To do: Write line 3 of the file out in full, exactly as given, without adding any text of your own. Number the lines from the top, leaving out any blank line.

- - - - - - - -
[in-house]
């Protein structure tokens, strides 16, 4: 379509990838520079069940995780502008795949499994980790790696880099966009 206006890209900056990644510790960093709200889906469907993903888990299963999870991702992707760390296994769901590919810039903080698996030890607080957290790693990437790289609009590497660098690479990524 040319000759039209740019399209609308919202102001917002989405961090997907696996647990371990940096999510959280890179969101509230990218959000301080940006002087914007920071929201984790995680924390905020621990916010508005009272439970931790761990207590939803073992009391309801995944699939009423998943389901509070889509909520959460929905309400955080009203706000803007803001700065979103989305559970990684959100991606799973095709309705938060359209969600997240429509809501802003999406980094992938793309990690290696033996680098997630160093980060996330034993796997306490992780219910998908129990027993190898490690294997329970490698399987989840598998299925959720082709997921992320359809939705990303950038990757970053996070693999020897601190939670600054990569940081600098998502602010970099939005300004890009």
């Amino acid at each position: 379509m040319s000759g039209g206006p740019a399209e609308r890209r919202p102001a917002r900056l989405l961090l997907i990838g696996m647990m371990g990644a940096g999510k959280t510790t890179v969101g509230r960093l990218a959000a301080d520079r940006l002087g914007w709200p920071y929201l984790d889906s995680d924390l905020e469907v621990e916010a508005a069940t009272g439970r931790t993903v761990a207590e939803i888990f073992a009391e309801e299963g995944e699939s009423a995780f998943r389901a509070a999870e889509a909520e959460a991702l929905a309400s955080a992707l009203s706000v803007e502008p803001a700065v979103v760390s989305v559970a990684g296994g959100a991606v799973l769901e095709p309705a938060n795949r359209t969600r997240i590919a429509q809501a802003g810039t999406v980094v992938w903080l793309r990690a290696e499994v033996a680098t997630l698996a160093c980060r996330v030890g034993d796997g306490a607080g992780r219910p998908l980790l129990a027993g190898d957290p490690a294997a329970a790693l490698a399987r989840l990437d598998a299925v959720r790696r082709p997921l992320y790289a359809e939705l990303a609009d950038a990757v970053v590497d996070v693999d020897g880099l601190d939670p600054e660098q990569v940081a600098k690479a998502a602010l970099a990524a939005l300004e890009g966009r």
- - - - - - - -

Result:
């Amino acid at each position: 379509m040319s000759g039209g206006p740019a399209e609308r890209r919202p102001a917002r900056l989405l961090l997907i990838g696996m647990m371990g990644a940096g999510k959280t510790t890179v969101g509230r960093l990218a959000a301080d520079r940006l002087g914007w709200p920071y929201l984790d889906s995680d924390l905020e469907v621990e916010a508005a069940t009272g439970r931790t993903v761990a207590e939803i888990f073992a009391e309801e299963g995944e699939s009423a995780f998943r389901a509070a999870e889509a909520e959460a991702l929905a309400s955080a992707l009203s706000v803007e502008p803001a700065v979103v760390s989305v559970a990684g296994g959100a991606v799973l769901e095709p309705a938060n795949r359209t969600r997240i590919a429509q809501a802003g810039t999406v980094v992938w903080l793309r990690a290696e499994v033996a680098t997630l698996a160093c980060r996330v030890g034993d796997g306490a607080g992780r219910p998908l980790l129990a027993g190898d957290p490690a294997a329970a790693l490698a399987r989840l990437d598998a299925v959720r790696r082709p997921l992320y790289a359809e939705l990303a609009d950038a990757v970053v590497d996070v693999d020897g880099l601190d939670p600054e660098q990569v940081a600098k690479a998502a602010l970099a990524a939005l300004e890009g966009r």